A parent from Westminster Woods Public School told CBC news the death was at her child's school
But the Grade 7 student from Westminster Woods Public School in Guelph died on Jan. 31 after she contracted influenza B, her father told CBC News.
"She was a very loving child," Stan Pollard said in messages on Facebook, saying they had just laid his daughter to rest on Friday morning and he was too distraught to speak.
He and his daughter loved making short films together and he said she was a "daddy's girl."
Pollard's death is the area's first pediatric death by flu this season, Dr. Nicola Mercer, medical officer of health and CEO of Wellington Dufferin Guelph Public Health, told CBC K-W.
A second child has also died, also believed to be from influenza, but that has not yet been confirmed by public health, Mercer said.
Public health has not released the gender or age of the children, but Mercer said they were both under the age of 17.
A parent from Westminster Woods Public School told CBC News the deaths were at her child's school.
"On Wednesday morning, a Grade 7 student from Westminster Woods PS passed away," said a letter to parents — obtained by CBC News, dated Jan. 31. The letter does not say how the child died.
Another letter dated Feb. 6 was sent to parents that said the public health unit has "received calls in recent days about the influenza virus." It did not say anything about flu related deaths.
The parent, who did not wish to be named, told CBC News there has been no notification from the school that the deaths were flu related.
The parent also said the second death was a child in second grade who had cystic fibrosis.
Mercer would not confirm if the deaths were at the same school, but said the cases are not related to one another.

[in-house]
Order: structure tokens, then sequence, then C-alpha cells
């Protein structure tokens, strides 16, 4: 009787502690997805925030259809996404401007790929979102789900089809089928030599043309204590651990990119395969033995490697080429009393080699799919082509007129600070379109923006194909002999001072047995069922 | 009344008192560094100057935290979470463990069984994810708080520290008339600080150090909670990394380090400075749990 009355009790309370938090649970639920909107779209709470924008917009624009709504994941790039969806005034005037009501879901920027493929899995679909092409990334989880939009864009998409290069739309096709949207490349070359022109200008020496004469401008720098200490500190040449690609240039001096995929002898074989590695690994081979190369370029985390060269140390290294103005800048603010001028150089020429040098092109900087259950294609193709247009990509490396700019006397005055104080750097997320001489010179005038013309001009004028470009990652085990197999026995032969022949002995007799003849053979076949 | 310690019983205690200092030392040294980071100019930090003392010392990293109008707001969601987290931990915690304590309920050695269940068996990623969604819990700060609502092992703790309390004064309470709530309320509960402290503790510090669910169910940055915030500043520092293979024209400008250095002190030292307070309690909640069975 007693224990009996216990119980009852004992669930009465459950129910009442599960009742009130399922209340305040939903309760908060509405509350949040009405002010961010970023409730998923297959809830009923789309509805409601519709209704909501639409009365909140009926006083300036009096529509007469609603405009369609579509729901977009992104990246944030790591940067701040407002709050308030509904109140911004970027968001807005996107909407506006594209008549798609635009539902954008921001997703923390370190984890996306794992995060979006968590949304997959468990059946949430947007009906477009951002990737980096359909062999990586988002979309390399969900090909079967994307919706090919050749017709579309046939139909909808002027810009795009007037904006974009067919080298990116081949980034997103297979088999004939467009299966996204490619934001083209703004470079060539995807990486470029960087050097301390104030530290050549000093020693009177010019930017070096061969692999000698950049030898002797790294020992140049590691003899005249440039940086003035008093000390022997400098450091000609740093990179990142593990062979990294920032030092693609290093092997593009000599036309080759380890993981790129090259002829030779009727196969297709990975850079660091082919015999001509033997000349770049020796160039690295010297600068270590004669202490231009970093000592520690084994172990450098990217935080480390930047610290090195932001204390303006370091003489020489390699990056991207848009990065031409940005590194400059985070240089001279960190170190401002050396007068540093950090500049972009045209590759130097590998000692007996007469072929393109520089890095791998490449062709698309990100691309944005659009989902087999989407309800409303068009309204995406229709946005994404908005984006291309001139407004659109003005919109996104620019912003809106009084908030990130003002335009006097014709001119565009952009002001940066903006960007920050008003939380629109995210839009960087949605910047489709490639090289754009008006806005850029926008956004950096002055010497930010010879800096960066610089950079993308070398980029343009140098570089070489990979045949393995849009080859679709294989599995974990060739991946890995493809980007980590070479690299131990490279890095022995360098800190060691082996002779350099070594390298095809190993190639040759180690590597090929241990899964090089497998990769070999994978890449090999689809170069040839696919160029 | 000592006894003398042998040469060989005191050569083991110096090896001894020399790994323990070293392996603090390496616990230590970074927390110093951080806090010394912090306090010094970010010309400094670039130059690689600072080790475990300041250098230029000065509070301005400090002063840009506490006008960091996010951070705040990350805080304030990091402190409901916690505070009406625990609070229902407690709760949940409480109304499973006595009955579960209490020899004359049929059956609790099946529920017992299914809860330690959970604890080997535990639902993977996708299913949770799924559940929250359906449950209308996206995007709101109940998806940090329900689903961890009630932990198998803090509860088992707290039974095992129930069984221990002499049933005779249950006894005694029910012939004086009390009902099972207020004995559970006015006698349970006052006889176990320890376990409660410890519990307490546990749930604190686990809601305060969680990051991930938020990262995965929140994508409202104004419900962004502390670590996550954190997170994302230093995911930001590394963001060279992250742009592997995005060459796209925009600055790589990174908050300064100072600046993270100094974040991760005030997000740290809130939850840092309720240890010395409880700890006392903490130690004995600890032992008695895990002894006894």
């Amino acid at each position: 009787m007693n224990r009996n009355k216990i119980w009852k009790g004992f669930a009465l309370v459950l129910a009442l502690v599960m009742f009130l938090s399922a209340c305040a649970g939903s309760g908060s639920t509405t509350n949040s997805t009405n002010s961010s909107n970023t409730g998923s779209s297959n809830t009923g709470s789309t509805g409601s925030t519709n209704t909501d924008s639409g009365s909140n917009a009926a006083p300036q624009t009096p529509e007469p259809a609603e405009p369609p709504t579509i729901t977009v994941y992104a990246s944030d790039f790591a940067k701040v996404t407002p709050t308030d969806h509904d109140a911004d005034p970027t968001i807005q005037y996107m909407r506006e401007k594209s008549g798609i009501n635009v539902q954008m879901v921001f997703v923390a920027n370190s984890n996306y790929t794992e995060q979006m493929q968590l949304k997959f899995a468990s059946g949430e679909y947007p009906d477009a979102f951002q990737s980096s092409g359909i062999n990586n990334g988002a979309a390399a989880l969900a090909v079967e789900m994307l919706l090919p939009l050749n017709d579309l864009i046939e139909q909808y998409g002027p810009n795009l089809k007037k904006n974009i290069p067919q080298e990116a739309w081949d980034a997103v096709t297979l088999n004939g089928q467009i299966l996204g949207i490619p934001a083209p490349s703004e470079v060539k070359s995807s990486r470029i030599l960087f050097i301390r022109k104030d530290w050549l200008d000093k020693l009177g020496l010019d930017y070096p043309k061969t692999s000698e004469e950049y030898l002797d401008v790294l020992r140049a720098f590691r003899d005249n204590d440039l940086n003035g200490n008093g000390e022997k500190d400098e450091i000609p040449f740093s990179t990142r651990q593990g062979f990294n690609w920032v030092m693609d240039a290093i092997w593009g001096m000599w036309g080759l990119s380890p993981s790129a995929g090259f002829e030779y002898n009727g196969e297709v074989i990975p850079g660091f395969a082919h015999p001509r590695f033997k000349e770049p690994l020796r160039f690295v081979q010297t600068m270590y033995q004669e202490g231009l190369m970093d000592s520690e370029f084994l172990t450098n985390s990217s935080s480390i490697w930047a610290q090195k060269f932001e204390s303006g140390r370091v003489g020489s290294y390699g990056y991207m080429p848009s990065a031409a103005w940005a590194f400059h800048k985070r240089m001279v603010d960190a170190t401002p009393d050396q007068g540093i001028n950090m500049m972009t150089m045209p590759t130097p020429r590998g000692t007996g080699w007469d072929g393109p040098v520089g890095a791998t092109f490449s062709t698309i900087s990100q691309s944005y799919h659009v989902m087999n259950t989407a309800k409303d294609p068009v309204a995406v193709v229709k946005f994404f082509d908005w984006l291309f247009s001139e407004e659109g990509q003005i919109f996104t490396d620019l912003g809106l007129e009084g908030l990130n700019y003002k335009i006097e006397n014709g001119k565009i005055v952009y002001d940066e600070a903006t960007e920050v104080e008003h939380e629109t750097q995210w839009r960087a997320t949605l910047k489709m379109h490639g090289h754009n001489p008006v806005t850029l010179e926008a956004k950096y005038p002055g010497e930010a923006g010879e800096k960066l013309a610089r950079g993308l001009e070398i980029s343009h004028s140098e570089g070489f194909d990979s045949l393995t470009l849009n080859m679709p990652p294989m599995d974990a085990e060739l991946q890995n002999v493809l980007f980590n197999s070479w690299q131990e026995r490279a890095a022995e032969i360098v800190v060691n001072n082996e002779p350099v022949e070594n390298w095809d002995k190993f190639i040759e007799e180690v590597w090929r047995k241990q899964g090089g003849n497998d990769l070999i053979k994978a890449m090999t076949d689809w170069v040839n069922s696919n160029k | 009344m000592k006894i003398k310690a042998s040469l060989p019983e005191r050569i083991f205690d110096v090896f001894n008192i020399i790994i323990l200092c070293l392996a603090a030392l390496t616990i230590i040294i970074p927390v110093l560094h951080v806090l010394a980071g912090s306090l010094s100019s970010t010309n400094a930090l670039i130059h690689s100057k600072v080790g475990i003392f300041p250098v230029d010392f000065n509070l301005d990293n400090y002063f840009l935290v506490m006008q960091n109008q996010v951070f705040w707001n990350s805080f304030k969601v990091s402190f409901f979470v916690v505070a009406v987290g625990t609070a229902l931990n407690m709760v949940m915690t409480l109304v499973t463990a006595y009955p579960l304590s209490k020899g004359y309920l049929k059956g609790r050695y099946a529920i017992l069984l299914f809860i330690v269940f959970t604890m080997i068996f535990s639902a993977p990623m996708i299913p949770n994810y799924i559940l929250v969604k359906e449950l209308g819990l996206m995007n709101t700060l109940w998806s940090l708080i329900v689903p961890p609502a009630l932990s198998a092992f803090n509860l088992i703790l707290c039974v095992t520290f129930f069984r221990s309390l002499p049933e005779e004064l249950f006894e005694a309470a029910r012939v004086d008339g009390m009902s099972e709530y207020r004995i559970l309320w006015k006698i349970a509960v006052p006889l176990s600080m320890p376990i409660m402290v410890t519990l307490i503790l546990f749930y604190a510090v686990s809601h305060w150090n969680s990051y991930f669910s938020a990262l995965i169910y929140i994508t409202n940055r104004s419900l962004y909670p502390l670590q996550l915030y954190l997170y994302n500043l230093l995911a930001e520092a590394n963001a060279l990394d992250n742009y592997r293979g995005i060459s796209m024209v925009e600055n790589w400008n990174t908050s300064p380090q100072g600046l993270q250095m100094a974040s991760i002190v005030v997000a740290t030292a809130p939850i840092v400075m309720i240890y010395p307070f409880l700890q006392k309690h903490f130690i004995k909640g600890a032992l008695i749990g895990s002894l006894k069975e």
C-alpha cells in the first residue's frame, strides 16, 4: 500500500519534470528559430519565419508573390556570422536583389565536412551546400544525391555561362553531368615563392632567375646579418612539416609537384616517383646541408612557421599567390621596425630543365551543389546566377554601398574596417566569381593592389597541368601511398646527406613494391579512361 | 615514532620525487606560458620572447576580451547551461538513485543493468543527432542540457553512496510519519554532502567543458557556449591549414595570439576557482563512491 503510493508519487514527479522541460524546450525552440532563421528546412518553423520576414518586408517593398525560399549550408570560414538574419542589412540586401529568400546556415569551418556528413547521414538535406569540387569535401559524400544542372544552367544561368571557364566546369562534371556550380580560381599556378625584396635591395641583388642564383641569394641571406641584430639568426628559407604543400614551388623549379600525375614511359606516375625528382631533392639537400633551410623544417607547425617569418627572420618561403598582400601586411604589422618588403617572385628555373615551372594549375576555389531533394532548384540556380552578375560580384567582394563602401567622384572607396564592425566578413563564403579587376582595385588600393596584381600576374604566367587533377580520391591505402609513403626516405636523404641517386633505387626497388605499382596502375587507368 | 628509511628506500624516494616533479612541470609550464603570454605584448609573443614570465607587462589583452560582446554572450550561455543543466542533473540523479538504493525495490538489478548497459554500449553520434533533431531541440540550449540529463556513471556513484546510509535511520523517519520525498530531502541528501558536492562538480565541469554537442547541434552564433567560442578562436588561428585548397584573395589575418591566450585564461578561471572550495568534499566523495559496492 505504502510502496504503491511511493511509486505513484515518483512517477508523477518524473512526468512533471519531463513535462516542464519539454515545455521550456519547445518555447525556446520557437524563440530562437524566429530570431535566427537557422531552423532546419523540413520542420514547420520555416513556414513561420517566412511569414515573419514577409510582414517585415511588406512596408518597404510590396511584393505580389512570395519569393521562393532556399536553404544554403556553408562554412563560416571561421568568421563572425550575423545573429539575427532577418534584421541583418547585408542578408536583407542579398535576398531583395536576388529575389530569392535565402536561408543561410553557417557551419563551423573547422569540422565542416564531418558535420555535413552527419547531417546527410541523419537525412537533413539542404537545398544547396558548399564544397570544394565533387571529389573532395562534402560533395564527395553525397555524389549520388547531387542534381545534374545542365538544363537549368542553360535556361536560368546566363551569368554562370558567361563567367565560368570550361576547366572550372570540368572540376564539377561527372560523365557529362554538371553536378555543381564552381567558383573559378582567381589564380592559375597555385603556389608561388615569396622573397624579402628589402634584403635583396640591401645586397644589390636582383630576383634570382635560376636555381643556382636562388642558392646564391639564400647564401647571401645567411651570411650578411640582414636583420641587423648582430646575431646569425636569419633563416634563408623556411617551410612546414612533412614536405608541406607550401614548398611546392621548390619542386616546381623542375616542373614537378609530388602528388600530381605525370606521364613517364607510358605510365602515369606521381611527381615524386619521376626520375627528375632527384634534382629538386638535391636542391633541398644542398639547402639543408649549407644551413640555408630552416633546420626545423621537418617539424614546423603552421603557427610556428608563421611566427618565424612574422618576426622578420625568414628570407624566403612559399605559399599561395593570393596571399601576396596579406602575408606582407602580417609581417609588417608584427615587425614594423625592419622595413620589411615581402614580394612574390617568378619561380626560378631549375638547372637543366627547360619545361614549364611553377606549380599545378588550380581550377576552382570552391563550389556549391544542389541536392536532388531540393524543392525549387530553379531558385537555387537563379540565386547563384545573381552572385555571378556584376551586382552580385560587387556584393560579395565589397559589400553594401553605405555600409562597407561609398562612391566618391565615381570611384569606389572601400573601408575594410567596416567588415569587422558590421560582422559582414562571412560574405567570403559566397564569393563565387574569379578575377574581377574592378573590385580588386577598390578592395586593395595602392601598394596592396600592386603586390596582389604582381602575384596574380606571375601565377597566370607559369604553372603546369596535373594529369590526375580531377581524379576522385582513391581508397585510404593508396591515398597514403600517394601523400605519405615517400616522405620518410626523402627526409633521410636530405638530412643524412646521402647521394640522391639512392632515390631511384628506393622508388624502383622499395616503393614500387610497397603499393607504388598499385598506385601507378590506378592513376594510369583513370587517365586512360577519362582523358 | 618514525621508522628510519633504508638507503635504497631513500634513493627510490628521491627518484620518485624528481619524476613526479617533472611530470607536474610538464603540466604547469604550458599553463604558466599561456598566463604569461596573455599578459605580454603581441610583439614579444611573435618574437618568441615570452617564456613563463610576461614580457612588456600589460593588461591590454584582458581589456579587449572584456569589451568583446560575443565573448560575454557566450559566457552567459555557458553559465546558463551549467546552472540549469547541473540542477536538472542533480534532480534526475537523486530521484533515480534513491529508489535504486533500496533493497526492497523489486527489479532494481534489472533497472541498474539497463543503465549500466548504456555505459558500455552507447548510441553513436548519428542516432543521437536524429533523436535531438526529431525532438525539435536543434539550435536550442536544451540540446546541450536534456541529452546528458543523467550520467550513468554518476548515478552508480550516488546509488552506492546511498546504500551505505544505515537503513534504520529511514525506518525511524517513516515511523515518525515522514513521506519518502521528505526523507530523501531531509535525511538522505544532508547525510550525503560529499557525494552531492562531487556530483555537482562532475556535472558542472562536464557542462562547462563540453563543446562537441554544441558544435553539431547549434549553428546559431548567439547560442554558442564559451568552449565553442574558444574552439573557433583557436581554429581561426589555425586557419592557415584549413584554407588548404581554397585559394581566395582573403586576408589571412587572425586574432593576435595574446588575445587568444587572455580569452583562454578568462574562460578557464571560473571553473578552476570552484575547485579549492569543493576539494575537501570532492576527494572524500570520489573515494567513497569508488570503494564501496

"One child did not get the infection from the other child," Mercer said.
"Influenza is so widely circulating this year, one can get influenza from any environment whether it would be a school or a classroom, or perhaps your hockey game, your dance class, music lessons — anywhere people are you can get influenza."
She said the confirmed death involved the strain influenza B, which is widely circulating in southwestern Ontario. The suspected death was also from strain influenza B.
Mercer also said the strain of B that is circulating is the strain of flu you would be protected from when receiving a flu shot.
According to Mercer though, a recent Canadian study estimates that the vaccine is 55% effective in protecting against the Influenza B virus.
The Public Health Agency of Canada said in a report dated Jan. 27 there have been five lab-confirmed flu-related deaths in children so far this season.
If the second of the two deaths reported by WDG Public Health is confirmed to be flu related, the total deaths will go up to at least seven in the nation, with two being Guelph children at the same school in less than two weeks.
Julie Kalbfleisch, a spokesperson for Waterloo Region Public Health said "no pediatric deaths related to flu have been reported to us."
As of Tuesday, there have been 6,447 lab confirmed cases of influenza in Ontario.